Geothermal energy (heat from the earth) taps the volcanically-heated water and steam that occurs naturally in certain areas in Hawaii, particularly the younger islands of Maui and Hawaii where volcanic activity has been most recent.
Three things are needed to produce geothermal energy: heat; a working fluid such as water or steam; and permeable rocks which allow the working fluid to move within the geothermal reservoir, picking up heat which can be brought to the surface through a geothermal well. The Kilauea East Rift Zone, thus far the only region developed for geothermal energy in Hawaii, has all three of these attributes.
Hawaii’s geothermal resource is “hydrothermal,” or water dominated, due to ample seawater and rainwater permeating the island’s lava foundation. In some parts of the world, such as The Geysers in California, geothermal reservoirs produce dry steam. In other places, such as the desert western United States, techniques for extracting the heat using “enhanced geothermal systems” (EGS) are being tested.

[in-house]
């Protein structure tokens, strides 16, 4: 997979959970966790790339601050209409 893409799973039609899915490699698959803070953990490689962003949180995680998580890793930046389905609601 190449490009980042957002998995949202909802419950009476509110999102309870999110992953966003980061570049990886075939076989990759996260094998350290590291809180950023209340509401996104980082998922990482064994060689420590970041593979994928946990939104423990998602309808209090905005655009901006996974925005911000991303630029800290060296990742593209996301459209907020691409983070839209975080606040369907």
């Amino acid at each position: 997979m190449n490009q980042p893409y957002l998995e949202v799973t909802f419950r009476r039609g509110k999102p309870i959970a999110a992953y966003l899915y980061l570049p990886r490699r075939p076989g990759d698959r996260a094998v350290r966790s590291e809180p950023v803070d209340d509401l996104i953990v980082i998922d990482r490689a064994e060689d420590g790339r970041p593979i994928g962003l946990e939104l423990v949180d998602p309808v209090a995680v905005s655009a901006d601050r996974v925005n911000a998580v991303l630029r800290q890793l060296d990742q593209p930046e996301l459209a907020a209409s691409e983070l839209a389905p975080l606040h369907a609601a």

For additional information:
- Final Report: Magnetotelluric and Audio Magnetotelluric Surveys on Department of Hawaiian Home Lands Mauna Kea East Flank (December 2016)
- Hawaii State Energy Office Publications (Geothermal tab)
- University of Hawaii Electronic Library geothermal archives
- U.S. Department of Energy Geothermal Technologies Office
- National Geothermal Data System
- National Renewable Energy Laboratory Geothermal Technologies
- Geothermal Resources Council
- Geothermal Energy Association
- International Geothermal Association
- Puna Geothermal Venture
For information and data on renewable energy and energy efficiency in Hawaii, download the Hawaii Energy Facts & Figures, May 2017 Edition.
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